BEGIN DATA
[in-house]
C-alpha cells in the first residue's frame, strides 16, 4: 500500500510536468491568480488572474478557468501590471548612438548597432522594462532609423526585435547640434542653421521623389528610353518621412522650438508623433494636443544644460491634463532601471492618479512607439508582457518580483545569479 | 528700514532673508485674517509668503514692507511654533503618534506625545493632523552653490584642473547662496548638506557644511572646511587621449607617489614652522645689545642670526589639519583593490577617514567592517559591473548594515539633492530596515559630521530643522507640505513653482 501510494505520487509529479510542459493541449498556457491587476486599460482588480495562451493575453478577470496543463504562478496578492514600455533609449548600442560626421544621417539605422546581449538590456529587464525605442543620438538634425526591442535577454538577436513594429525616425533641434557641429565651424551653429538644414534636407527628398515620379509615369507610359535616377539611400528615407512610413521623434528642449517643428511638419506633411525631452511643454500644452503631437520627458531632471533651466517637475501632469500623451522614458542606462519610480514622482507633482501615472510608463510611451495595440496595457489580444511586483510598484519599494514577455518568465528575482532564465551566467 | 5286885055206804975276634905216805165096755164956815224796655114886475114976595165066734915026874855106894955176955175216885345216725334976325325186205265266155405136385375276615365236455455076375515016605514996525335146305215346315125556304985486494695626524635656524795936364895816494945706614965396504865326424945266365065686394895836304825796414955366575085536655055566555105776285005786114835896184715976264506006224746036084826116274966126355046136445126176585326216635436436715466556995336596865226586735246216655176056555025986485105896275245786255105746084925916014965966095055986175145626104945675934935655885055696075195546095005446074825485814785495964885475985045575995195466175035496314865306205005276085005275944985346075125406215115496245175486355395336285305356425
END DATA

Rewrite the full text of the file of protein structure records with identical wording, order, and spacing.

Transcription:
[in-house]
C-alpha cells in the first residue's frame, strides 16, 4: 500500500510536468491568480488572474478557468501590471548612438548597432522594462532609423526585435547640434542653421521623389528610353518621412522650438508623433494636443544644460491634463532601471492618479512607439508582457518580483545569479 | 528700514532673508485674517509668503514692507511654533503618534506625545493632523552653490584642473547662496548638506557644511572646511587621449607617489614652522645689545642670526589639519583593490577617514567592517559591473548594515539633492530596515559630521530643522507640505513653482 501510494505520487509529479510542459493541449498556457491587476486599460482588480495562451493575453478577470496543463504562478496578492514600455533609449548600442560626421544621417539605422546581449538590456529587464525605442543620438538634425526591442535577454538577436513594429525616425533641434557641429565651424551653429538644414534636407527628398515620379509615369507610359535616377539611400528615407512610413521623434528642449517643428511638419506633411525631452511643454500644452503631437520627458531632471533651466517637475501632469500623451522614458542606462519610480514622482507633482501615472510608463510611451495595440496595457489580444511586483510598484519599494514577455518568465528575482532564465551566467 | 5286885055206804975276634905216805165096755164956815224796655114886475114976595165066734915026874855106894955176955175216885345216725334976325325186205265266155405136385375276615365236455455076375515016605514996525335146305215346315125556304985486494695626524635656524795936364895816494945706614965396504865326424945266365065686394895836304825796414955366575085536655055566555105776285005786114835896184715976264506006224746036084826116274966126355046136445126176585326216635436436715466556995336596865226586735246216655176056555025986485105896275245786255105746084925916014965966095055986175145626104945675934935655885055696075195546095005446074825485814785495964885475985045575995195466175035496314865306205005276085005275944985346075125406215115496245175486355395336285305356425